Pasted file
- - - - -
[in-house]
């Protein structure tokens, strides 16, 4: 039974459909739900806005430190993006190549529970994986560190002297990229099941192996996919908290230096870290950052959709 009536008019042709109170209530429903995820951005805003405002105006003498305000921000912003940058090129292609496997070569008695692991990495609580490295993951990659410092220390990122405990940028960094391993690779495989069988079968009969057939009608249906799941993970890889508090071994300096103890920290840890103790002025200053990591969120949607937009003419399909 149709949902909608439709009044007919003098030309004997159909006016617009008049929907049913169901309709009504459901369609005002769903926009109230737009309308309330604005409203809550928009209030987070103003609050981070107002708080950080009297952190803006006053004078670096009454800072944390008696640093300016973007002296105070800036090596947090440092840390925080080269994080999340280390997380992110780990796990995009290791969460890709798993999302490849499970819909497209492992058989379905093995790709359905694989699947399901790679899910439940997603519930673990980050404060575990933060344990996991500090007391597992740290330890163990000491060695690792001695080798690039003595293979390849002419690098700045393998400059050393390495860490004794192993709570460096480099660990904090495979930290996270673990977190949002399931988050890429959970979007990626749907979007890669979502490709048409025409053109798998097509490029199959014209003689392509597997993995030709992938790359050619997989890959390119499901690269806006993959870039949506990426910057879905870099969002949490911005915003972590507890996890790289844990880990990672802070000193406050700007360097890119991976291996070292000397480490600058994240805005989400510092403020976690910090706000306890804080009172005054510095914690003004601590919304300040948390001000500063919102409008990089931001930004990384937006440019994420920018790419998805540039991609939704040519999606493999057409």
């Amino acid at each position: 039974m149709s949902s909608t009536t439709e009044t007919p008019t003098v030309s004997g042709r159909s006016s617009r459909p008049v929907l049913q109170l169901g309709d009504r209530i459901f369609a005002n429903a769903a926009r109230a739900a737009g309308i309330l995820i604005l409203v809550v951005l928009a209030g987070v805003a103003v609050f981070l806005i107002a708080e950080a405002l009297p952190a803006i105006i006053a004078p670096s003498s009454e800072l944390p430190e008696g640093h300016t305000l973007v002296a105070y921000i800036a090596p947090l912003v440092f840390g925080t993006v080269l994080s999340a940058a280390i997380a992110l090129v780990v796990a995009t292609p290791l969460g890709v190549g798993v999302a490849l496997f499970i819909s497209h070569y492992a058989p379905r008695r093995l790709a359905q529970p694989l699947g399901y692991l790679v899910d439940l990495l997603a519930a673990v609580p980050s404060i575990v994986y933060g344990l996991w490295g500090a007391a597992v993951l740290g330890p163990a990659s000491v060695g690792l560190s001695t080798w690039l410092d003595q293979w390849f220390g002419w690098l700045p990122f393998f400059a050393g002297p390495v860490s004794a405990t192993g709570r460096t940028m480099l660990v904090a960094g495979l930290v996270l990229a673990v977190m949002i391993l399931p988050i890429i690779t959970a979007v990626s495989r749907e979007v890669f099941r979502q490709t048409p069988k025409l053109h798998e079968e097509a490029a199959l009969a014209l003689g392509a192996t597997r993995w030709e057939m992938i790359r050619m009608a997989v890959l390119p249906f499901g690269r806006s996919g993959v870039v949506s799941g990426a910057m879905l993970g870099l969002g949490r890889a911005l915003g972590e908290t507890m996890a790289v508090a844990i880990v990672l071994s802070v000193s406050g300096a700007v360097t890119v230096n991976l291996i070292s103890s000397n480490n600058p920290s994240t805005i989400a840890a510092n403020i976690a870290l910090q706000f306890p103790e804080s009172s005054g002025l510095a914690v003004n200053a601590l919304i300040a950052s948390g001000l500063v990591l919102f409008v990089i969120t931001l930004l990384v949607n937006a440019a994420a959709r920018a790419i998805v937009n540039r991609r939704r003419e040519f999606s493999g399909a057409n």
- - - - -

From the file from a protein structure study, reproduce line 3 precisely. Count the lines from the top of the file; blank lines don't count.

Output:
């Amino acid at each position: 039974m149709s949902s909608t009536t439709e009044t007919p008019t003098v030309s004997g042709r159909s006016s617009r459909p008049v929907l049913q109170l169901g309709d009504r209530i459901f369609a005002n429903a769903a926009r109230a739900a737009g309308i309330l995820i604005l409203v809550v951005l928009a209030g987070v805003a103003v609050f981070l806005i107002a708080e950080a405002l009297p952190a803006i105006i006053a004078p670096s003498s009454e800072l944390p430190e008696g640093h300016t305000l973007v002296a105070y921000i800036a090596p947090l912003v440092f840390g925080t993006v080269l994080s999340a940058a280390i997380a992110l090129v780990v796990a995009t292609p290791l969460g890709v190549g798993v999302a490849l496997f499970i819909s497209h070569y492992a058989p379905r008695r093995l790709a359905q529970p694989l699947g399901y692991l790679v899910d439940l990495l997603a519930a673990v609580p980050s404060i575990v994986y933060g344990l996991w490295g500090a007391a597992v993951l740290g330890p163990a990659s000491v060695g690792l560190s001695t080798w690039l410092d003595q293979w390849f220390g002419w690098l700045p990122f393998f400059a050393g002297p390495v860490s004794a405990t192993g709570r460096t940028m480099l660990v904090a960094g495979l930290v996270l990229a673990v977190m949002i391993l399931p988050i890429i690779t959970a979007v990626s495989r749907e979007v890669f099941r979502q490709t048409p069988k025409l053109h798998e079968e097509a490029a199959l009969a014209l003689g392509a192996t597997r993995w030709e057939m992938i790359r050619m009608a997989v890959l390119p249906f499901g690269r806006s996919g993959v870039v949506s799941g990426a910057m879905l993970g870099l969002g949490r890889a911005l915003g972590e908290t507890m996890a790289v508090a844990i880990v990672l071994s802070v000193s406050g300096a700007v360097t890119v230096n991976l291996i070292s103890s000397n480490n600058p920290s994240t805005i989400a840890a510092n403020i976690a870290l910090q706000f306890p103790e804080s009172s005054g002025l510095a914690v003004n200053a601590l919304i300040a950052s948390g001000l500063v990591l919102f409008v990089i969120t931001l930004l990384v949607n937006a440019a994420a959709r920018a790419i998805v937009n540039r991609r939704r003419e040519f999606s493999g399909a057409n």